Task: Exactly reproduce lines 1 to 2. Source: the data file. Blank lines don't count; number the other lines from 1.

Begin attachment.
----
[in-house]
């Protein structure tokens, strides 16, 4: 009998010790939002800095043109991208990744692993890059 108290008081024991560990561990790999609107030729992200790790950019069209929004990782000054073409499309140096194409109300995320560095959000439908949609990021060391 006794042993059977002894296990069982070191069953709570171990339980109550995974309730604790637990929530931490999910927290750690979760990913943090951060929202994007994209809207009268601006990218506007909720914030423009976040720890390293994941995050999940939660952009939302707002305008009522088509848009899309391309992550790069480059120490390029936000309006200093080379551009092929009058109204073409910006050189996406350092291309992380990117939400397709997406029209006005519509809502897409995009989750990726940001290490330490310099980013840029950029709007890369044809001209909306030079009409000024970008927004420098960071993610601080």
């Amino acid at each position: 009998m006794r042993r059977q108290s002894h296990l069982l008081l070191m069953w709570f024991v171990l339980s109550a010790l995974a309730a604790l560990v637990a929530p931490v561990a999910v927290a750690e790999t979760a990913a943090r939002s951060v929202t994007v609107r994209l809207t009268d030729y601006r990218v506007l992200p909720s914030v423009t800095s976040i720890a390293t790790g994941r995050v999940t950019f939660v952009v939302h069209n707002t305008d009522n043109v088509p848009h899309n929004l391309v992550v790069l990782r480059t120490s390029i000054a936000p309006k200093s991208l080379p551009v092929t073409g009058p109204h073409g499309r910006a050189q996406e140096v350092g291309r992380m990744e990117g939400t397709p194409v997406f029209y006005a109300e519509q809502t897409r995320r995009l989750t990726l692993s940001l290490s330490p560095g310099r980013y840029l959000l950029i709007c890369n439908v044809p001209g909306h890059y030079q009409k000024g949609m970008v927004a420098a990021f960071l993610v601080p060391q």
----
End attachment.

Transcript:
[in-house]
């Protein structure tokens, strides 16, 4: 009998010790939002800095043109991208990744692993890059 108290008081024991560990561990790999609107030729992200790790950019069209929004990782000054073409499309140096194409109300995320560095959000439908949609990021060391 006794042993059977002894296990069982070191069953709570171990339980109550995974309730604790637990929530931490999910927290750690979760990913943090951060929202994007994209809207009268601006990218506007909720914030423009976040720890390293994941995050999940939660952009939302707002305008009522088509848009899309391309992550790069480059120490390029936000309006200093080379551009092929009058109204073409910006050189996406350092291309992380990117939400397709997406029209006005519509809502897409995009989750990726940001290490330490310099980013840029950029709007890369044809001209909306030079009409000024970008927004420098960071993610601080």